Online Seminar: The Social Credit System in China

On 17 November 2022, the Finnish China Law Center will hold an online seminar on the topic of ‘The Social Credit System in China ‘. The event is part of the Center’s new mini seminar series on topical issues of Chinese law.

The speakers include Björn Ahl, Professor and Chair of Chinese Legal Culture at the University of Cologne and President of the European China Law Studies Association, and Marianne von Blomberg, Research Associate at the Chair of Chinese Legal Culture, University of Cologne. The event will discuss the legality of social credit in China and reputational regulation through the social credit system.

The seminar programme can be found here.

The event is free and open to all. Zoom link for the event will be sent to registered participants.

We kindly ask you to register by 15 November by completing the following electronic form:

https://www.lyyti.fi/reg/The_Social_Credit_System_in_China_8856 

Background of the presentations

Debating the Legality of Social Credit in China – A Review of Chinese Legal Scholarship

Though there is a vast amount of critical English language literature on the Chinese social credit system (社会信用体系, ‘SCS’) that implies violations of legal principles and rights of private actors, Chinese legal scholarship that analyses the legality of SCS practices has so far not been a focal point of the international literature investigating the SCS. The presentation attempts to fill this gap and demonstrates that the Chinese legal debate is resolutely critical of certain aspects of the SCS. Further, the legal debate provides substantial input to SCS development and to related future legal reforms. In some cases, legal discussions even go beyond doctrinal legality analysis as they identify an emerging data-driven mode of behavioural regulation that may supersede, set aside or replace the law.

Reputational Regulation through the Social Credit System

China’s Social Credit System (SCS) formalizes reputational regulation, thereby challenging traditional remedial paths. The SCS adds trust assessments and their dissemination to the regulatory repertoire of Chinese state agencies across all realms. This use of adverse publicity, however, entails the loss of the agency’s control over the scope and intensity of the punishment as the punitive action is realized by information recipients, rather than the agency itself. However, traditional legal controls are not fit for shaming. Legal remedies for social credit shaming measures are regularly denied, as their position in the law is unclear. Other existing remedial channels likewise do not consider the particularities of shame sanctions such as irreversibility. Social credit reputational regulation might best be controlled by formulating an agency practice that retains the control over the scope of punishment.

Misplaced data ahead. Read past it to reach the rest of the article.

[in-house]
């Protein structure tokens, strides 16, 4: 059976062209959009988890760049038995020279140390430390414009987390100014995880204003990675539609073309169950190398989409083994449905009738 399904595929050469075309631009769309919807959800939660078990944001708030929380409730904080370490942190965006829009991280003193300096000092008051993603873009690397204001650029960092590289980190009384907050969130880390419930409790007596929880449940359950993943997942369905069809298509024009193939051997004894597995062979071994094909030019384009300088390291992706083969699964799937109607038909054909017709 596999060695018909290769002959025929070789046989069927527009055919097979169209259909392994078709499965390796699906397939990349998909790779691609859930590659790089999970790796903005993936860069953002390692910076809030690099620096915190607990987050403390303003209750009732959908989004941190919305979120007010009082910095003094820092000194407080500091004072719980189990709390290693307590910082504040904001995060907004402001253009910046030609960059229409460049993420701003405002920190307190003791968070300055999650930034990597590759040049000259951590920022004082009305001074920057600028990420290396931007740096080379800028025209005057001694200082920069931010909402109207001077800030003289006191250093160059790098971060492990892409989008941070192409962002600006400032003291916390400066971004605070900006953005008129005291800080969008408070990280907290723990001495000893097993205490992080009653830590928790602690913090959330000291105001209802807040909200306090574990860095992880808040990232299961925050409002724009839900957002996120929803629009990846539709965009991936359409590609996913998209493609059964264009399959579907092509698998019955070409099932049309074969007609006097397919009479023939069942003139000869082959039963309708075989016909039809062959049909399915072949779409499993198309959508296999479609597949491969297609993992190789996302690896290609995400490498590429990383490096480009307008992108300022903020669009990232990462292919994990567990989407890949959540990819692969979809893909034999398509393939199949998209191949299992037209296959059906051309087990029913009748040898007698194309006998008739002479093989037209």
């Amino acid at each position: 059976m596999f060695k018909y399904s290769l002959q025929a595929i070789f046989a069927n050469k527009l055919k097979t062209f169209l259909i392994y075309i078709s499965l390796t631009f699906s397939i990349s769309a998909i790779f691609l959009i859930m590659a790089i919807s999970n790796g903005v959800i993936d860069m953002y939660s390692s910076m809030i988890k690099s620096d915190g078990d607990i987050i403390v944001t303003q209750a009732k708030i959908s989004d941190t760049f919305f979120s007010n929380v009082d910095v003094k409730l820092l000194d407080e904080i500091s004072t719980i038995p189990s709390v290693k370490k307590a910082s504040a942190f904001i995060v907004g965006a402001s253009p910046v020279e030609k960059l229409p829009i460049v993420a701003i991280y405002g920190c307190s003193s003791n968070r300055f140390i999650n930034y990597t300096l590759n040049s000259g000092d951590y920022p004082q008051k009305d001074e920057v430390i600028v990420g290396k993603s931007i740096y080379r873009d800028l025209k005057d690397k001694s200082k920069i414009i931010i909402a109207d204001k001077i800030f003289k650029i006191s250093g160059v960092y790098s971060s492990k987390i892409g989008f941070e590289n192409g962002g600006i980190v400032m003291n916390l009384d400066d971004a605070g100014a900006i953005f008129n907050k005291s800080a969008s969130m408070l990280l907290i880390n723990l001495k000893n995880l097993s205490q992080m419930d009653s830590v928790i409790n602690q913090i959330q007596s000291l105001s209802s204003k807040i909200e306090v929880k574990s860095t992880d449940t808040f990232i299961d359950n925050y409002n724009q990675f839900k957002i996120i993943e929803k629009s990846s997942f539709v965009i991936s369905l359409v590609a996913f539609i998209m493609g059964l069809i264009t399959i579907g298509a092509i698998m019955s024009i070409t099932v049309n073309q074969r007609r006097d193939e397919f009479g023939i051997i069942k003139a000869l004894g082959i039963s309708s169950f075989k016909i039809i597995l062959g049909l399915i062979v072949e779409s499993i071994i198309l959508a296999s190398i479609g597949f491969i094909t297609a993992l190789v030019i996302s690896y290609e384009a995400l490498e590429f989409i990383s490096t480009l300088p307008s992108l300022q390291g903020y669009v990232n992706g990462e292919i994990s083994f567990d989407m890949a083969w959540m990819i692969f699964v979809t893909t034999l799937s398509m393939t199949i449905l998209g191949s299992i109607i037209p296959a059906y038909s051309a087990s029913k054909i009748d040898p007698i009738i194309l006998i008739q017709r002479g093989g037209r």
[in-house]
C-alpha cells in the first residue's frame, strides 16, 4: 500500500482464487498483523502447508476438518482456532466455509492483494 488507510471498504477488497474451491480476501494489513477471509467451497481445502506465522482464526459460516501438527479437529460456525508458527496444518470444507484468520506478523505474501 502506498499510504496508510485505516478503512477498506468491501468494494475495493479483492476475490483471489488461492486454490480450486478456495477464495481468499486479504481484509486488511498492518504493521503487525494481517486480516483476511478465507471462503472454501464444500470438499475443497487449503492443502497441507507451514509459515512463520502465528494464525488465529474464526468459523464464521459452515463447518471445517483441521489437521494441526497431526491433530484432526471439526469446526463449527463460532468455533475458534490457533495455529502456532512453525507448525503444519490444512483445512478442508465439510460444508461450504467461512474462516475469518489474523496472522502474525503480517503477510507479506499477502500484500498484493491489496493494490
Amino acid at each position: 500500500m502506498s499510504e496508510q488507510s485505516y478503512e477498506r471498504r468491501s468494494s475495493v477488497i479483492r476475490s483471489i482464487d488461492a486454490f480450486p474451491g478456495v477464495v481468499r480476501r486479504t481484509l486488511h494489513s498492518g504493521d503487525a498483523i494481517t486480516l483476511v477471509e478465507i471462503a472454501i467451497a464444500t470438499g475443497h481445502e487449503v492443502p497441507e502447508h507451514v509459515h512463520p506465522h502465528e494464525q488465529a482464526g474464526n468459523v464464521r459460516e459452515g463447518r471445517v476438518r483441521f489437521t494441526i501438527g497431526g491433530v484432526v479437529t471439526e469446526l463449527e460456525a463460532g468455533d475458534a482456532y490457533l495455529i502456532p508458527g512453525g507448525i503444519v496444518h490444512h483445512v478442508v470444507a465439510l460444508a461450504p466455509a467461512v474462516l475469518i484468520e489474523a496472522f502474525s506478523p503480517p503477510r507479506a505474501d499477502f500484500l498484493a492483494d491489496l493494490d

About the speakers

Björn Ahl is Professor and Chair of Chinese Legal Culture at the University of Cologne. Currently, he is a Visiting Professor at the Faculty of Law of Helsinki University. His research in Chinese law focuses on constitutional development, in particular on judicial reforms and rights litigation. Chinese practice of public international law, comparative law, legal transfers and legal culture, which are related to Greater China and Chinese legal development are further areas of his research. He is President of the European China Law Studies Association. He received a Ph.D. in Law from Heidelberg University and studied law and Chinese language at the University of Heidelberg and the University of Nanjing. 

Marianne von Blomberg is a Research Associate and PhD candidate at the Chair of Chinese Legal Culture where she explores how the evolving Social Credit Systems strengthen, transform, and challenge the law. Her current research focuses on reputational sanctions in social credit systems and social credit’s genealogy. In her dissertation, she observes the case of China’s Social Credit System to unearth how trust assessment systems in both governance and the market affect the functioning and role of traditional legalities. Marianne holds an LL.M degree from Zhejiang University in Hangzhou, a BA in Communication and Cultural Studies from Zeppelin University in Friedrichshafen and previously spent a year at the Law School of City University of Hong Kong as a visiting researcher.